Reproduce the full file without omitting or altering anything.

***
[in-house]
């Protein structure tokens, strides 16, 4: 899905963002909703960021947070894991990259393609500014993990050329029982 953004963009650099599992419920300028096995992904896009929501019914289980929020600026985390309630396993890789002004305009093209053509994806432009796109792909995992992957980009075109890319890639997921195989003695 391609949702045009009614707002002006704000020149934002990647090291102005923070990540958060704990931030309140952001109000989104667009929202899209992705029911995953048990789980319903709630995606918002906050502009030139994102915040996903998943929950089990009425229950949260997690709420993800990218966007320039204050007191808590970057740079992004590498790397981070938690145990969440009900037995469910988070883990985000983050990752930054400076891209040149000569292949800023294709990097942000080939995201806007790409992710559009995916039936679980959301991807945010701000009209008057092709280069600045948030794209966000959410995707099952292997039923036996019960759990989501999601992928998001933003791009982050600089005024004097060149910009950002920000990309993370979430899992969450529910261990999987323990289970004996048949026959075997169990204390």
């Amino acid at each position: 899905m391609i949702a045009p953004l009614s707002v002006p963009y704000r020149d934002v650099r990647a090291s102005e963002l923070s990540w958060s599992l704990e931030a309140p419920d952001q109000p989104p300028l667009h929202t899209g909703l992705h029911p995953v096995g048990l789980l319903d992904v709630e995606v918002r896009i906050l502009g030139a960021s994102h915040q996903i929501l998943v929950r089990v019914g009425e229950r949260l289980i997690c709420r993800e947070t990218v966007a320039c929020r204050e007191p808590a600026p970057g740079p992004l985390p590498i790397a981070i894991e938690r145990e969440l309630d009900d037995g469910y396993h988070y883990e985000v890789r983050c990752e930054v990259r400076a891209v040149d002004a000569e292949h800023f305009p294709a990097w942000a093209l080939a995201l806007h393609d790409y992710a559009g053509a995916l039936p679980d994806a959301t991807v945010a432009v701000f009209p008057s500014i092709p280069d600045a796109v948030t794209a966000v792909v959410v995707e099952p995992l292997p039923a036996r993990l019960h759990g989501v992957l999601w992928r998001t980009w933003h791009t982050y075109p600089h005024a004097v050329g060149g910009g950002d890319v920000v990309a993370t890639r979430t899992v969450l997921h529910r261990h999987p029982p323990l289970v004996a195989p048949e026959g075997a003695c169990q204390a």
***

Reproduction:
[in-house]
């Protein structure tokens, strides 16, 4: 899905963002909703960021947070894991990259393609500014993990050329029982 953004963009650099599992419920300028096995992904896009929501019914289980929020600026985390309630396993890789002004305009093209053509994806432009796109792909995992992957980009075109890319890639997921195989003695 391609949702045009009614707002002006704000020149934002990647090291102005923070990540958060704990931030309140952001109000989104667009929202899209992705029911995953048990789980319903709630995606918002906050502009030139994102915040996903998943929950089990009425229950949260997690709420993800990218966007320039204050007191808590970057740079992004590498790397981070938690145990969440009900037995469910988070883990985000983050990752930054400076891209040149000569292949800023294709990097942000080939995201806007790409992710559009995916039936679980959301991807945010701000009209008057092709280069600045948030794209966000959410995707099952292997039923036996019960759990989501999601992928998001933003791009982050600089005024004097060149910009950002920000990309993370979430899992969450529910261990999987323990289970004996048949026959075997169990204390």
């Amino acid at each position: 899905m391609i949702a045009p953004l009614s707002v002006p963009y704000r020149d934002v650099r990647a090291s102005e963002l923070s990540w958060s599992l704990e931030a309140p419920d952001q109000p989104p300028l667009h929202t899209g909703l992705h029911p995953v096995g048990l789980l319903d992904v709630e995606v918002r896009i906050l502009g030139a960021s994102h915040q996903i929501l998943v929950r089990v019914g009425e229950r949260l289980i997690c709420r993800e947070t990218v966007a320039c929020r204050e007191p808590a600026p970057g740079p992004l985390p590498i790397a981070i894991e938690r145990e969440l309630d009900d037995g469910y396993h988070y883990e985000v890789r983050c990752e930054v990259r400076a891209v040149d002004a000569e292949h800023f305009p294709a990097w942000a093209l080939a995201l806007h393609d790409y992710a559009g053509a995916l039936p679980d994806a959301t991807v945010a432009v701000f009209p008057s500014i092709p280069d600045a796109v948030t794209a966000v792909v959410v995707e099952p995992l292997p039923a036996r993990l019960h759990g989501v992957l999601w992928r998001t980009w933003h791009t982050y075109p600089h005024a004097v050329g060149g910009g950002d890319v920000v990309a993370t890639r979430t899992v969450l997921h529910r261990h999987p029982p323990l289970v004996a195989p048949e026959g075997a003695c169990q204390a």